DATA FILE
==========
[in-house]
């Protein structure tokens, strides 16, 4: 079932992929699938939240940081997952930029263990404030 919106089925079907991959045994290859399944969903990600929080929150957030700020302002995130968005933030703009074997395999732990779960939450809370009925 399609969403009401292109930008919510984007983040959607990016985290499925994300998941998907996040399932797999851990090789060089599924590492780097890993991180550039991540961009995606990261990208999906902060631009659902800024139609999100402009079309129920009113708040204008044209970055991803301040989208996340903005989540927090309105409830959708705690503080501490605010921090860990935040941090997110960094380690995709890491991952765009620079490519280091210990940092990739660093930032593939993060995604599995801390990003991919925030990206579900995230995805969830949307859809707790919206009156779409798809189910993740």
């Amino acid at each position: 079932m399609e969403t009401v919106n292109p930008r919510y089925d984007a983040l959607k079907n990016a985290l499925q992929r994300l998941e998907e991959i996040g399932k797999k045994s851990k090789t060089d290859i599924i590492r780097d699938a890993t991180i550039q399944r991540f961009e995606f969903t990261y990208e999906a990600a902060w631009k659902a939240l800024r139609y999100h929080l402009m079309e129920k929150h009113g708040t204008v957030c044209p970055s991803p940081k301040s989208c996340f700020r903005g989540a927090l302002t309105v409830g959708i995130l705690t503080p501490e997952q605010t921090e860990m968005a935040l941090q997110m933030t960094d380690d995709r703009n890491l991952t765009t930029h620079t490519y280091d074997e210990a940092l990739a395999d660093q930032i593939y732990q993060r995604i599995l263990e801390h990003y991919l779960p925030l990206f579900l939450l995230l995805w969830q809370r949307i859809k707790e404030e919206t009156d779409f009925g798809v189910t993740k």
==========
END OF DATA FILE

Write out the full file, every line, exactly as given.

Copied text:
[in-house]
């Protein structure tokens, strides 16, 4: 079932992929699938939240940081997952930029263990404030 919106089925079907991959045994290859399944969903990600929080929150957030700020302002995130968005933030703009074997395999732990779960939450809370009925 399609969403009401292109930008919510984007983040959607990016985290499925994300998941998907996040399932797999851990090789060089599924590492780097890993991180550039991540961009995606990261990208999906902060631009659902800024139609999100402009079309129920009113708040204008044209970055991803301040989208996340903005989540927090309105409830959708705690503080501490605010921090860990935040941090997110960094380690995709890491991952765009620079490519280091210990940092990739660093930032593939993060995604599995801390990003991919925030990206579900995230995805969830949307859809707790919206009156779409798809189910993740």
């Amino acid at each position: 079932m399609e969403t009401v919106n292109p930008r919510y089925d984007a983040l959607k079907n990016a985290l499925q992929r994300l998941e998907e991959i996040g399932k797999k045994s851990k090789t060089d290859i599924i590492r780097d699938a890993t991180i550039q399944r991540f961009e995606f969903t990261y990208e999906a990600a902060w631009k659902a939240l800024r139609y999100h929080l402009m079309e129920k929150h009113g708040t204008v957030c044209p970055s991803p940081k301040s989208c996340f700020r903005g989540a927090l302002t309105v409830g959708i995130l705690t503080p501490e997952q605010t921090e860990m968005a935040l941090q997110m933030t960094d380690d995709r703009n890491l991952t765009t930029h620079t490519y280091d074997e210990a940092l990739a395999d660093q930032i593939y732990q993060r995604i599995l263990e801390h990003y991919l779960p925030l990206f579900l939450l995230l995805w969830q809370r949307i859809k707790e404030e919206t009156d779409f009925g798809v189910t993740k």